Each and every

These two words are often very similar and a source (fuente de) of confusion. Both words are third person singular. Let´s start with “each”.

“Each” is usually used with a small number of objects or people, and where we want to emphasize (enfatizar) each thing or person individually (uno por uno). Examine these:

  • Each student will receive a book.
  • Each book contains examples of the errors with pronouns.
  • Each of the directors in Mr. Morales´ company drives a Porsche.
  • Mr. Morales also has two Ferraris. Each one (cada uno) is red.
  • Each of the politicians in the meeting was given a pink hat.
  • Each politician in the meeting was given a pink hat.

Please note that when the subject is plural (directors, politicians) we have “each of”. If the subject is singular, no “of”, as in “each dish is sugar-free”, and “each politician in the meeting…”

Now “every”. It should be used when there are three of more of the activity, mortals (mortales) or things, and we want to emphasize “the group”. Examine these:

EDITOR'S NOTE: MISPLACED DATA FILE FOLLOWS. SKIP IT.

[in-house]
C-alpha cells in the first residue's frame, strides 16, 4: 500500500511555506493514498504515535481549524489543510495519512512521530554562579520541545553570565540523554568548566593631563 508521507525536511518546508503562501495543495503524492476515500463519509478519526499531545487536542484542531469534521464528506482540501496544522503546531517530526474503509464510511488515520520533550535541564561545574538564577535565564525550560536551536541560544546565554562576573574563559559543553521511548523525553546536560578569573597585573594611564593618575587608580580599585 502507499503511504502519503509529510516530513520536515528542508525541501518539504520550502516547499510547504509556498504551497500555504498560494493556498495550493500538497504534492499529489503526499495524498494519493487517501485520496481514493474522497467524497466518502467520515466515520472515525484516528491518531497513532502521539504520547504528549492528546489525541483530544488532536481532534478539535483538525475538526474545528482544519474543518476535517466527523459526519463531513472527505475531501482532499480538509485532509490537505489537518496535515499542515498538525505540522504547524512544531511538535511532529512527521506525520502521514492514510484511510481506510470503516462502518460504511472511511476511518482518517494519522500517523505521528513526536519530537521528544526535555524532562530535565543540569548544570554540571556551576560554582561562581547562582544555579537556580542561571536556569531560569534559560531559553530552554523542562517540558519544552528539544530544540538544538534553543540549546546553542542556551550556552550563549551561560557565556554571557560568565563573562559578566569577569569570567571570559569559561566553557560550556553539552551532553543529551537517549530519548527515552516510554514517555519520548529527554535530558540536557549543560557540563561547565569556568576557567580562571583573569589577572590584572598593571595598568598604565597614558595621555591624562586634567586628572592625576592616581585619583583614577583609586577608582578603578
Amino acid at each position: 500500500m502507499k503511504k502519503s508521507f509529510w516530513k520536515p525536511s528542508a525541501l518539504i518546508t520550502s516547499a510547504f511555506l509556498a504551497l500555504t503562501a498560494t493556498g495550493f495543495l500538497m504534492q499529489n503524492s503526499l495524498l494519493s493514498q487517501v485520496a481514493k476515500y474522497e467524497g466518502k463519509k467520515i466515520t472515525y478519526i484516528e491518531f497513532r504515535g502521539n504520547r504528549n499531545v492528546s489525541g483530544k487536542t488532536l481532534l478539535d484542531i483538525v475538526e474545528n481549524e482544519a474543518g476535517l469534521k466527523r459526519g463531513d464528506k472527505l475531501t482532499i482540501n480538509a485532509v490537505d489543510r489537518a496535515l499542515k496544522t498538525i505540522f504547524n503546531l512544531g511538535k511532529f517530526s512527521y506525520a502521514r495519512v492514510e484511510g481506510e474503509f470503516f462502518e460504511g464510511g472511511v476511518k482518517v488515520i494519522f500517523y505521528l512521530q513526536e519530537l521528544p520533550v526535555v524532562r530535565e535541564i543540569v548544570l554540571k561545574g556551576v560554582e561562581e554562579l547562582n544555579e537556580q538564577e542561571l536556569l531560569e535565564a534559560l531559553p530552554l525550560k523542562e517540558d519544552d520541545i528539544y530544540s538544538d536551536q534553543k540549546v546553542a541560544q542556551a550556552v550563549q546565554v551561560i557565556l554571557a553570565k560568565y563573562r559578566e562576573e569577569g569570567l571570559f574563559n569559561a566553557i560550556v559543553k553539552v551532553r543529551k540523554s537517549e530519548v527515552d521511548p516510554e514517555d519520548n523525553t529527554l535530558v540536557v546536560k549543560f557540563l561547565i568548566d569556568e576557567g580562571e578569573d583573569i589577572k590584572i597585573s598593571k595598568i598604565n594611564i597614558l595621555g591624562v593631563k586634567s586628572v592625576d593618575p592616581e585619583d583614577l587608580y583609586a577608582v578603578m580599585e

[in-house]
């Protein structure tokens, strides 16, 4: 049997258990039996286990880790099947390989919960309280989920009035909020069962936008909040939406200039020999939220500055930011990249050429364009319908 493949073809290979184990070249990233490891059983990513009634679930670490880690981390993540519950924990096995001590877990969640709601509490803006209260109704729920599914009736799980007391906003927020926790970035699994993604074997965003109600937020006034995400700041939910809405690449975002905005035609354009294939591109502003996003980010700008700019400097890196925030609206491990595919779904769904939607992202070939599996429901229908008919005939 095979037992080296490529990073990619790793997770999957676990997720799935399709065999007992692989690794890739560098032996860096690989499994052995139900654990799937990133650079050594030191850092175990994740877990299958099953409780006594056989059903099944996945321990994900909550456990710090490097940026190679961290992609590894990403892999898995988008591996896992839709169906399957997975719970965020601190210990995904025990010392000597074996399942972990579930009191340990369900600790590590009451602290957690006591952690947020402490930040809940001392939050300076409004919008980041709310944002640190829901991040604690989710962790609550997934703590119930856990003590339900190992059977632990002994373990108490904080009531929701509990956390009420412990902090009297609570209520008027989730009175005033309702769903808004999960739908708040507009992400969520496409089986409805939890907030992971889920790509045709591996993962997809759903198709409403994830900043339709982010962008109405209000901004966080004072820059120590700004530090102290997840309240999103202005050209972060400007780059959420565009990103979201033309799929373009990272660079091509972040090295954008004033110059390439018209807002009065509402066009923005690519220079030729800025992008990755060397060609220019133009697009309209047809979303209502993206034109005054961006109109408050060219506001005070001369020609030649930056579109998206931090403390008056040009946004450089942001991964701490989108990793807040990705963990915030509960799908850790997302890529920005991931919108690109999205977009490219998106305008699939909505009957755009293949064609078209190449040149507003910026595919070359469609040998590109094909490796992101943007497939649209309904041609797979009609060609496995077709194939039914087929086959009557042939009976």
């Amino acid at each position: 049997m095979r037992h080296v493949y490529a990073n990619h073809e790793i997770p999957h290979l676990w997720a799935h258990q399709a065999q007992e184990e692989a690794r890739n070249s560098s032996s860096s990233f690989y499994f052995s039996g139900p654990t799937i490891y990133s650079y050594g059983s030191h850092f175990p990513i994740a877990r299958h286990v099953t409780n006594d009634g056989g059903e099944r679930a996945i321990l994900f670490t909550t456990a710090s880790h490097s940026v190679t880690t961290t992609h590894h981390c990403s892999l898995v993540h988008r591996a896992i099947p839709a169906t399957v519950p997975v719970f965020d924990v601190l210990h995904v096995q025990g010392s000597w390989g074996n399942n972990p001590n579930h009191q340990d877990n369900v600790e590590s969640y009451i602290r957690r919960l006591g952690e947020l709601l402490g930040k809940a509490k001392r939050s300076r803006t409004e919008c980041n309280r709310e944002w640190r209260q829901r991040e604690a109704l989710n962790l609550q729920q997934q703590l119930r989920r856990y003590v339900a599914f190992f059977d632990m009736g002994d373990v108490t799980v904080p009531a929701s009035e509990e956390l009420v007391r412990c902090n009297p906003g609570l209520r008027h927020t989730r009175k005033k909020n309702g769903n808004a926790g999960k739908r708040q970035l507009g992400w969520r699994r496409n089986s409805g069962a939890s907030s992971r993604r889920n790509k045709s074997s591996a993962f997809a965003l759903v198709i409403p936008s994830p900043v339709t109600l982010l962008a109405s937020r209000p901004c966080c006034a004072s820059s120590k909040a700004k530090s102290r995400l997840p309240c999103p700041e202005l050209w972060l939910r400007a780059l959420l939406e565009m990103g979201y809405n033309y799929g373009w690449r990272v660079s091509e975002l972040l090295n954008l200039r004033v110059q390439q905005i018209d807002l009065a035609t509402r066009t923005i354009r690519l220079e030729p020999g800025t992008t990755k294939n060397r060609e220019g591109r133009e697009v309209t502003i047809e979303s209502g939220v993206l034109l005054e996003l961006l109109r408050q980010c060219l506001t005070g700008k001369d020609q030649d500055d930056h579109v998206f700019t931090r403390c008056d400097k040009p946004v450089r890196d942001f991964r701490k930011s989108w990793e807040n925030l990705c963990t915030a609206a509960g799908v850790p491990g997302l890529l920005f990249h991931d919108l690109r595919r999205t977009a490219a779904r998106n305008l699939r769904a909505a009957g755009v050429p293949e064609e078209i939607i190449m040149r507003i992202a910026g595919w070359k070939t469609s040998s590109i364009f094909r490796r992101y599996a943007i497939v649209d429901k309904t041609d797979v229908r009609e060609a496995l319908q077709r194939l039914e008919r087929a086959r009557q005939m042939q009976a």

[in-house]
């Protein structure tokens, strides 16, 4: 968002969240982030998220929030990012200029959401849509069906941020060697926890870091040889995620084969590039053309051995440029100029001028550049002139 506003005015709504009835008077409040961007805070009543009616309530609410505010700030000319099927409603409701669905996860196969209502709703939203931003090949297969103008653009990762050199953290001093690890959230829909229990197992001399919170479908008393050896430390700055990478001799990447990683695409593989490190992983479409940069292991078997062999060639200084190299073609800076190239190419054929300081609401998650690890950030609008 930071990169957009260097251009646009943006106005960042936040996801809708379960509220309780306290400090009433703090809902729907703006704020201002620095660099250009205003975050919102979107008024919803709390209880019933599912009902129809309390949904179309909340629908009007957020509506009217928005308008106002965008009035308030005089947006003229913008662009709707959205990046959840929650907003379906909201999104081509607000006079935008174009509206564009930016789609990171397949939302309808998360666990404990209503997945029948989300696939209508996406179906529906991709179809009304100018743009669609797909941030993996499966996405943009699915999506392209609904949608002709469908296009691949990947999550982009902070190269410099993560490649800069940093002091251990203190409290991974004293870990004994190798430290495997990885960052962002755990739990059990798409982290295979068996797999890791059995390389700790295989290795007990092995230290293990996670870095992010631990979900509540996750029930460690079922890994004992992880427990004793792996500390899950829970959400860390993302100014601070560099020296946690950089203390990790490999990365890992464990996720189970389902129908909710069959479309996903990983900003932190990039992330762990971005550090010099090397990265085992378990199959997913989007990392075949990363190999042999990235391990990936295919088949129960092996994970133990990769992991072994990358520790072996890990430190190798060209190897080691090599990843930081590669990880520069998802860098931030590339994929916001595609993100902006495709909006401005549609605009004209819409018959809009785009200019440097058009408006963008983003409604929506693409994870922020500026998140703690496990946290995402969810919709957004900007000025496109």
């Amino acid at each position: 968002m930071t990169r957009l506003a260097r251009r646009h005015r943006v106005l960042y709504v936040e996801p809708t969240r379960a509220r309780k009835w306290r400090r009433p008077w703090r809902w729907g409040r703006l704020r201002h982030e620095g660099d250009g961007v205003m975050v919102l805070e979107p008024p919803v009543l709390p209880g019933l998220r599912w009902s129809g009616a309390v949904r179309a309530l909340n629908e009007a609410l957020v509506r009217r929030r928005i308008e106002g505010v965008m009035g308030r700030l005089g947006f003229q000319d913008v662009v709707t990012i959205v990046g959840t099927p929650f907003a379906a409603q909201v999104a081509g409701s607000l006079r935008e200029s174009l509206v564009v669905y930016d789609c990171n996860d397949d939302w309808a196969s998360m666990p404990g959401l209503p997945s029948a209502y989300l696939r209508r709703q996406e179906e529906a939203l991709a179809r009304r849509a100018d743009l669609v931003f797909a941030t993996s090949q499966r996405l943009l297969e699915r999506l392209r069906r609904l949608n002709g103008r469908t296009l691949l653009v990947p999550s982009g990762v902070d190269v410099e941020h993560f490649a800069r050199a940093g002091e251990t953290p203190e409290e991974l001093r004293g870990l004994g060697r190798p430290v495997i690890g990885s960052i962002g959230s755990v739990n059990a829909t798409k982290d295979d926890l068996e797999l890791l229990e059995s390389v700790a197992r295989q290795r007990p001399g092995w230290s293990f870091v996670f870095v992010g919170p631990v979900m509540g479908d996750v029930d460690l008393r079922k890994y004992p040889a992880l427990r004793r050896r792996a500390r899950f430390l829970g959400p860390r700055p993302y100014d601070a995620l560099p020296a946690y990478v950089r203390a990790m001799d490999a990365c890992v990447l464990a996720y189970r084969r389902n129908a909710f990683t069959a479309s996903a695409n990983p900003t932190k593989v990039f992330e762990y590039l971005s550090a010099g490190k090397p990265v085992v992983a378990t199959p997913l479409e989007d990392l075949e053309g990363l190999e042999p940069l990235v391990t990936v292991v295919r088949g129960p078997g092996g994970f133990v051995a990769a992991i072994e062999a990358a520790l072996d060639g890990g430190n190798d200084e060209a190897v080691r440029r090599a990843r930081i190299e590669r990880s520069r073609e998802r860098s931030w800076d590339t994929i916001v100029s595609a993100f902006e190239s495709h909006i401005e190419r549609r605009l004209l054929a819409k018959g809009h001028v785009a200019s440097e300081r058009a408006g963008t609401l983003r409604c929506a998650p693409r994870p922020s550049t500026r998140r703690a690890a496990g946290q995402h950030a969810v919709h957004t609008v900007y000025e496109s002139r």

• Every student in the class will receive a book.

Here the emphasis is in total – we are thinking of the students as a group.

  • You should drink organic vegetable juice every morning.

“Every” day, always, is the emphasis.

  • Ricardo plays the piano every morning.
  • Every politician in Spain has the use of a free car.

Here “every” is correct because the number is greater than 3, and we are referring to politicians as a group. Please note that it is wrong to say “every of the politicians…”

One further thing. “Every” is used for abstract ideas, and “each” is not so used. Consider these:

  • Mr. Morales has every reason to believe that a hard Brexit will happen.

You could write “…has reason to believe that…. “Every” is for emphasis on the idea, and also suggests that Mr. Morales has many reasons to believe in a hard Brexit. “Each” in this context would be wrong.